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'We, as Quebecois, want a ceasefire': Thousands march for Gaza in Montreal


Thousands gathered in downtown Montreal Sunday afternoon for another demonstration calling for the Israel-Hamas war to end in a ceasefire.

It's the second march of its kind in three days. Some demonstrators told CTV they believe Canadian politicians should do more to promote peace in Gaza as the death toll in the strip climbs.

The march took place in the aftermath of reported strikes in and around Gaza City's main hospital. Thousands of residents were forced to flee south as Israel intensified its assault on the territory's largest city.

The death toll in the strip has surpassed 11,000, according to Gaza officials.

"I want to show that we, as Quebecois, want a ceasefire now," one demonstrator told CTV. Many protestors shared similar messages: that too many innocent lives have been lost.

"I think this shows us the importance of continuing to demonstrate," said Sarah Shamy of the Palestinian Youth Movement.

"I think that the Canadian public officials are betting on just ignoring us and having this momentum die out. For the past 4 weeks, our numbers have only increased," she said.

People take part in a Pro-Palestine rally in Montreal, Sunday, Nov. 12, 2023. THE CANADIAN PRESS/Graham Hughes


The future of Montrealers' ability to demonstrate was questioned earlier this week when Quebec Premier Francois Legault wouldn't rule out banning demonstrations surrounding the war.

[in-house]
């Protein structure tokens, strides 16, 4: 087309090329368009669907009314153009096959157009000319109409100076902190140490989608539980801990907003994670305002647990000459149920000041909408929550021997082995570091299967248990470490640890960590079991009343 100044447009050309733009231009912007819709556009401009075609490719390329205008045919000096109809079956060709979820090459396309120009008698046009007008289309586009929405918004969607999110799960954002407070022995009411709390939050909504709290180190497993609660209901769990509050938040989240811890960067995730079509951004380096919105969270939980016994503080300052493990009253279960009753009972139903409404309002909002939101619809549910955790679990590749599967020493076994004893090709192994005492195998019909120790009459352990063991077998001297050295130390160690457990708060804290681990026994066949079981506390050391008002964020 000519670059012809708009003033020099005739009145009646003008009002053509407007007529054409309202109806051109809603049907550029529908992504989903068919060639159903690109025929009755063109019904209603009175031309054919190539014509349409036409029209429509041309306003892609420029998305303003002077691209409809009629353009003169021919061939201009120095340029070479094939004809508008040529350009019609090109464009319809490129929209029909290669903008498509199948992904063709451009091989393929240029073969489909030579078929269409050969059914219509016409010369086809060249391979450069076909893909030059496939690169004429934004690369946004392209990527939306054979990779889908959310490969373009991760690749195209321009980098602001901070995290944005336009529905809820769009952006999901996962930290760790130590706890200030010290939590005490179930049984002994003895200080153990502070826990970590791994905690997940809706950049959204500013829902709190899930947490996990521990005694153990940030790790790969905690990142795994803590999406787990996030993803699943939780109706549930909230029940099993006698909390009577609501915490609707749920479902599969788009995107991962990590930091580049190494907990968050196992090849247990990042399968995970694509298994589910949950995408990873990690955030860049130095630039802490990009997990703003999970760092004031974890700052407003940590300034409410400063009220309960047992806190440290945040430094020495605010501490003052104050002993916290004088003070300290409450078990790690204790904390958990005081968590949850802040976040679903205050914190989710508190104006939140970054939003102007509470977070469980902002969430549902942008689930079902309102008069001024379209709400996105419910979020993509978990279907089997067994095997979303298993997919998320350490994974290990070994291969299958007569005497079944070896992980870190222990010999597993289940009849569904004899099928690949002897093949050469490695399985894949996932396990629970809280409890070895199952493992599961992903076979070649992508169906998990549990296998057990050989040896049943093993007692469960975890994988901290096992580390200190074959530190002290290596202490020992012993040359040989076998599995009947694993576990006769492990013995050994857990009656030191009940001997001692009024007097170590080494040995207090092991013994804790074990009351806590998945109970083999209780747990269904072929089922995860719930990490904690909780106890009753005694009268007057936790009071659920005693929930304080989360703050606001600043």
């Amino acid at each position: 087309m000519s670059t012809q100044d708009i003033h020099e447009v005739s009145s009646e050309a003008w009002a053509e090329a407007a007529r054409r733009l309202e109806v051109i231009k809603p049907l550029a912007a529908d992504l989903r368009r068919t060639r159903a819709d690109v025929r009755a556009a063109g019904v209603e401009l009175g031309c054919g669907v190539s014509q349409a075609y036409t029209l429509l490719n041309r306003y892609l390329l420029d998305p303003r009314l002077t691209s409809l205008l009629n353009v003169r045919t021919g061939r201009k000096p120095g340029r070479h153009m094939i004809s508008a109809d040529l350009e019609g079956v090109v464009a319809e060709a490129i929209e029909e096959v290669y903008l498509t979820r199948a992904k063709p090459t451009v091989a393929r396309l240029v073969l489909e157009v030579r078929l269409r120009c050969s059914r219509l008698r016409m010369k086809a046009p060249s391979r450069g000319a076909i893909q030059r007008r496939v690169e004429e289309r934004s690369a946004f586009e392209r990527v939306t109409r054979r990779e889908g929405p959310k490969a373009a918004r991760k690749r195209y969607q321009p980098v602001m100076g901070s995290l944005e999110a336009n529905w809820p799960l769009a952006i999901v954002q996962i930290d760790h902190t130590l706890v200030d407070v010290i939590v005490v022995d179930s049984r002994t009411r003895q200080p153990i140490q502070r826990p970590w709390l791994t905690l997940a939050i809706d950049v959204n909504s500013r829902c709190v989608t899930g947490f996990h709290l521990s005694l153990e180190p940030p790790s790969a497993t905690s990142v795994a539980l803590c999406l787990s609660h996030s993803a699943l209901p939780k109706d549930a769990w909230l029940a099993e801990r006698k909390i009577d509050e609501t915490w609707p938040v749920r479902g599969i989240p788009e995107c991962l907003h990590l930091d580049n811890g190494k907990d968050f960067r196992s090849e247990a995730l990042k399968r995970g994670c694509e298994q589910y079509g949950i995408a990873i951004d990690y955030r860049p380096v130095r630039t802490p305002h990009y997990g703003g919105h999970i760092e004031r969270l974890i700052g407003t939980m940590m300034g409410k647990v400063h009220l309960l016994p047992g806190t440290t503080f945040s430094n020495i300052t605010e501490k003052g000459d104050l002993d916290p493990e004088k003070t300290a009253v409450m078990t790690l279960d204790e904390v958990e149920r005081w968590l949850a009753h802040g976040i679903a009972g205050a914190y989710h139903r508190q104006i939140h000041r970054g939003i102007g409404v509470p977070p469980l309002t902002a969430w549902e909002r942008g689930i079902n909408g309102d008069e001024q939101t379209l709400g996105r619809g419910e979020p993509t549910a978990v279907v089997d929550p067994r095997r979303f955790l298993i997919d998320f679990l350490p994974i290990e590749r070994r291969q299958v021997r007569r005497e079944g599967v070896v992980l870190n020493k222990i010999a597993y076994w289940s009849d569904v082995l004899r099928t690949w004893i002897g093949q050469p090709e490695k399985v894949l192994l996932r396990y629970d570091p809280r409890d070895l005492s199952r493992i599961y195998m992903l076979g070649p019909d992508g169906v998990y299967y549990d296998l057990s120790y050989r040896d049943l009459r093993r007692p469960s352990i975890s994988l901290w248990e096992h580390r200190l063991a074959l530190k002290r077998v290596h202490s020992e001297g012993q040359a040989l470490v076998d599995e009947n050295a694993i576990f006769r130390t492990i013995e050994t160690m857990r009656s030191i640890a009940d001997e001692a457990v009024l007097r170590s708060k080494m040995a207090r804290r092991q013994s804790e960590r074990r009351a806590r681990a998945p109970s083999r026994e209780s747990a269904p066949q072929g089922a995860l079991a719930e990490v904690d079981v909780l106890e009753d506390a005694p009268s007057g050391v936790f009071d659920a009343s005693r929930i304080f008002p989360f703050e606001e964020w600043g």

He made the comment after two Jewish schools were shot at in Montreal, acts his education minister called "a form of terrorism."

Police presence around Jewish institutions has grown in recent days as officers investigate violent acts near education and faith centres. On Sunday, police confirmed one Jewish school had been shot at for a second time in a matter of days.

Montreal police are analyzing the "from the river to the sea" slogan heard at Sunday's march. Police say they aim to determine whether it crosses into hate speech.

Those words have been echoed all over the world as protestors call for an end to this most recent instance of violence in the region. They have also drawn controversy since their meaning can be interpreted differently, depending on who hears them.

Many Palestinian activists say it's a call for peace and equality after 75 years of Israeli statehood and decades-long Israeli military rule over millions of Palestinians. Jews may hear it as a demand for Israel's destruction.


Since the Israel-Hamas war began, there has been a significant spike in hate crimes in Montreal.

Police statistics gathered from Oct. 7 (the start of the war) to Nov. 7 reveal 98 reported hate crimes in the city. Of those, 73 were against the Jewish community, while 25 were against the Arab-Muslim community -- though both numbers are likely under-reported.

In a separate event Sunday, a diverse group of women from various professional fields joined in calls for peace and collaboration among Montrealers in the face of war in the Middle East.

The event was organized by anti-racism group CRARR, and featured Palestinian and Jewish members on the panel. They urged people to speak out for what they believe is correct and do it peacefully.

People take part in a Pro-Palestinian rally in Montreal, Sunday, Nov. 12, 2023. THE CANADIAN PRESS/Graham Hughes

"To the people that committed these acts of violence, they have no place in our society," said McGill University public policy professor Pearl Eliadis. "None of them speak for any of us."

"It's not up to Jews to face anti-Semitism alone. The same way that it's not up to Muslims to face Islamaphobia alone," said Mélissa Rina Shriqui of Temple Emanu-El-Beth Sholom. 

-- Published with files from CTV's Matt Grillo and Max Harrold and The Associated Press Top Stories

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